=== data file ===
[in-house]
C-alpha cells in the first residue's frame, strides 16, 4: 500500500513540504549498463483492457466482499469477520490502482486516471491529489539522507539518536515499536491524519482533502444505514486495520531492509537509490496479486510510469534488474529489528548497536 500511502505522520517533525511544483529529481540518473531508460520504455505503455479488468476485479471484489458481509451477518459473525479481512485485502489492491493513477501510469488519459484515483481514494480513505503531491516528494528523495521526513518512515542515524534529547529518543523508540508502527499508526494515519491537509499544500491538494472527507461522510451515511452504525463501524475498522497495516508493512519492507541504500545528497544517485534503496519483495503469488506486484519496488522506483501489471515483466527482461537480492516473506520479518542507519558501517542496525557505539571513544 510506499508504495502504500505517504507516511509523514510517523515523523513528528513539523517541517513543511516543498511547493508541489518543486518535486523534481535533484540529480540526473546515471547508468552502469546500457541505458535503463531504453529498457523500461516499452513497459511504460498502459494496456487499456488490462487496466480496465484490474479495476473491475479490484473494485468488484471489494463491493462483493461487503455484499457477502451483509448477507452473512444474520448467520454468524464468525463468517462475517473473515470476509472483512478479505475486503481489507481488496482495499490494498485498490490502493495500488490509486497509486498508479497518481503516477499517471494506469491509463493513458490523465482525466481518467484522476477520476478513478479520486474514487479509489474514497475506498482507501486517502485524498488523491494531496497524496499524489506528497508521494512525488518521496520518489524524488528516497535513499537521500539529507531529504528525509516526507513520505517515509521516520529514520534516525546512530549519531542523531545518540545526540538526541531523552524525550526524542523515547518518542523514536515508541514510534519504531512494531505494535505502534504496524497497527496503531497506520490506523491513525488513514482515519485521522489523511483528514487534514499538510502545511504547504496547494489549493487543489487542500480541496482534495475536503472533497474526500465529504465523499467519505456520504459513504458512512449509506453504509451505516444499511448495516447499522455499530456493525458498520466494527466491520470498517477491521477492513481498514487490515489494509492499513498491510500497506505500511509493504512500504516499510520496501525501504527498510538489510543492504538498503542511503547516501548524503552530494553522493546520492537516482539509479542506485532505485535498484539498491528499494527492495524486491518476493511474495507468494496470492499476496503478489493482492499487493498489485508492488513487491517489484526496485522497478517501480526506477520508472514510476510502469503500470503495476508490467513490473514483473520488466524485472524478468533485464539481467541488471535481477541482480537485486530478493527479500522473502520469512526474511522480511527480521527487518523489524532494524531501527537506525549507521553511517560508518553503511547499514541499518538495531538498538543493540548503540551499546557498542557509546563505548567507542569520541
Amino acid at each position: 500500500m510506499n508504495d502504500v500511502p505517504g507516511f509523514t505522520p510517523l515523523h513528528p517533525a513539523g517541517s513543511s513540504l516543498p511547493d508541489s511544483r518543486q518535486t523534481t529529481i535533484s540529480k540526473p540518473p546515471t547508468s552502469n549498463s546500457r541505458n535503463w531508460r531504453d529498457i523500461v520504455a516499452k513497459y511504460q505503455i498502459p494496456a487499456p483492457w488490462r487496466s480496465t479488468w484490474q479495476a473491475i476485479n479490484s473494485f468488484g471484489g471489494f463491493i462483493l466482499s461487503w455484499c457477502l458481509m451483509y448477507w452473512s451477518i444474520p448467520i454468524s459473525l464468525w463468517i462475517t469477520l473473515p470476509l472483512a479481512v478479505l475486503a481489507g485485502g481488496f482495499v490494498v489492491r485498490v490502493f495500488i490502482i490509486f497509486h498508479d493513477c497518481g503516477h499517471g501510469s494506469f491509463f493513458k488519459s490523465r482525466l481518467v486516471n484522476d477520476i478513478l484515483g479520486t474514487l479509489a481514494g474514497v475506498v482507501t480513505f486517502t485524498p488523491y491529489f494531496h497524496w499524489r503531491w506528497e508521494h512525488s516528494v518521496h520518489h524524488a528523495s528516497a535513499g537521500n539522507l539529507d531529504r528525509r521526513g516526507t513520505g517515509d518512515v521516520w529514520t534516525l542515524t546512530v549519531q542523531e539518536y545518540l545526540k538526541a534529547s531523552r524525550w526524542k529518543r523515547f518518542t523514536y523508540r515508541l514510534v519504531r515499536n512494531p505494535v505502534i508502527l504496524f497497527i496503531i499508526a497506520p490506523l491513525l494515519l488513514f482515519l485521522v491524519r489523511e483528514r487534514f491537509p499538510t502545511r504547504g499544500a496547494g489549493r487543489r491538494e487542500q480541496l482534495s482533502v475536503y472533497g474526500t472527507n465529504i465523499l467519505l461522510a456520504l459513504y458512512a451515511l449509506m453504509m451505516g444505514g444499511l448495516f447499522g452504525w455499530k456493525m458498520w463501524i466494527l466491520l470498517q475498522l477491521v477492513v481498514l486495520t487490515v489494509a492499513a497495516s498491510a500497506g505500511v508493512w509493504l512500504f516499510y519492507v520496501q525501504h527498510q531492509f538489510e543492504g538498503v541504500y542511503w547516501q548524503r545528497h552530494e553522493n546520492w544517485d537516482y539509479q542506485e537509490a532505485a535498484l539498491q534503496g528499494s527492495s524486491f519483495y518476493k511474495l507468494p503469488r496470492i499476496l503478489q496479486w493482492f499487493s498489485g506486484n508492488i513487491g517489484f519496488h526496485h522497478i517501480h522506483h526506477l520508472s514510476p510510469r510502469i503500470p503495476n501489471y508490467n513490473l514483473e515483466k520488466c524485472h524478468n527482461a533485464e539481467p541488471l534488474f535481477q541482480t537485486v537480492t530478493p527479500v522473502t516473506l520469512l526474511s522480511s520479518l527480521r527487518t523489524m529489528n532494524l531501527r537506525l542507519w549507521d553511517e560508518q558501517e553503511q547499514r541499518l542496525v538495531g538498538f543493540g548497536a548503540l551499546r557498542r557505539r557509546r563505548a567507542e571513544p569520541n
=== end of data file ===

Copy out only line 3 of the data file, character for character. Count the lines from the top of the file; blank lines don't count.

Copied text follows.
Amino acid at each position: 500500500m510506499n508504495d502504500v500511502p505517504g507516511f509523514t505522520p510517523l515523523h513528528p517533525a513539523g517541517s513543511s513540504l516543498p511547493d508541489s511544483r518543486q518535486t523534481t529529481i535533484s540529480k540526473p540518473p546515471t547508468s552502469n549498463s546500457r541505458n535503463w531508460r531504453d529498457i523500461v520504455a516499452k513497459y511504460q505503455i498502459p494496456a487499456p483492457w488490462r487496466s480496465t479488468w484490474q479495476a473491475i476485479n479490484s473494485f468488484g471484489g471489494f463491493i462483493l466482499s461487503w455484499c457477502l458481509m451483509y448477507w452473512s451477518i444474520p448467520i454468524s459473525l464468525w463468517i462475517t469477520l473473515p470476509l472483512a479481512v478479505l475486503a481489507g485485502g481488496f482495499v490494498v489492491r485498490v490502493f495500488i490502482i490509486f497509486h498508479d493513477c497518481g503516477h499517471g501510469s494506469f491509463f493513458k488519459s490523465r482525466l481518467v486516471n484522476d477520476i478513478l484515483g479520486t474514487l479509489a481514494g474514497v475506498v482507501t480513505f486517502t485524498p488523491y491529489f494531496h497524496w499524489r503531491w506528497e508521494h512525488s516528494v518521496h520518489h524524488a528523495s528516497a535513499g537521500n539522507l539529507d531529504r528525509r521526513g516526507t513520505g517515509d518512515v521516520w529514520t534516525l542515524t546512530v549519531q542523531e539518536y545518540l545526540k538526541a534529547s531523552r524525550w526524542k529518543r523515547f518518542t523514536y523508540r515508541l514510534v519504531r515499536n512494531p505494535v505502534i508502527l504496524f497497527i496503531i499508526a497506520p490506523l491513525l494515519l488513514f482515519l485521522v491524519r489523511e483528514r487534514f491537509p499538510t502545511r504547504g499544500a496547494g489549493r487543489r491538494e487542500q480541496l482534495s482533502v475536503y472533497g474526500t472527507n465529504i465523499l467519505l461522510a456520504l459513504y458512512a451515511l449509506m453504509m451505516g444505514g444499511l448495516f447499522g452504525w455499530k456493525m458498520w463501524i466494527l466491520l470498517q475498522l477491521v477492513v481498514l486495520t487490515v489494509a492499513a497495516s498491510a500497506g505500511v508493512w509493504l512500504f516499510y519492507v520496501q525501504h527498510q531492509f538489510e543492504g538498503v541504500y542511503w547516501q548524503r545528497h552530494e553522493n546520492w544517485d537516482y539509479q542506485e537509490a532505485a535498484l539498491q534503496g528499494s527492495s524486491f519483495y518476493k511474495l507468494p503469488r496470492i499476496l503478489q496479486w493482492f499487493s498489485g506486484n508492488i513487491g517489484f519496488h526496485h522497478i517501480h522506483h526506477l520508472s514510476p510510469r510502469i503500470p503495476n501489471y508490467n513490473l514483473e515483466k520488466c524485472h524478468n527482461a533485464e539481467p541488471l534488474f535481477q541482480t537485486v537480492t530478493p527479500v522473502t516473506l520469512l526474511s522480511s520479518l527480521r527487518t523489524m529489528n532494524l531501527r537506525l542507519w549507521d553511517e560508518q558501517e553503511q547499514r541499518l542496525v538495531g538498538f543493540g548497536a548503540l551499546r557498542r557505539r557509546r563505548a567507542e571513544p569520541n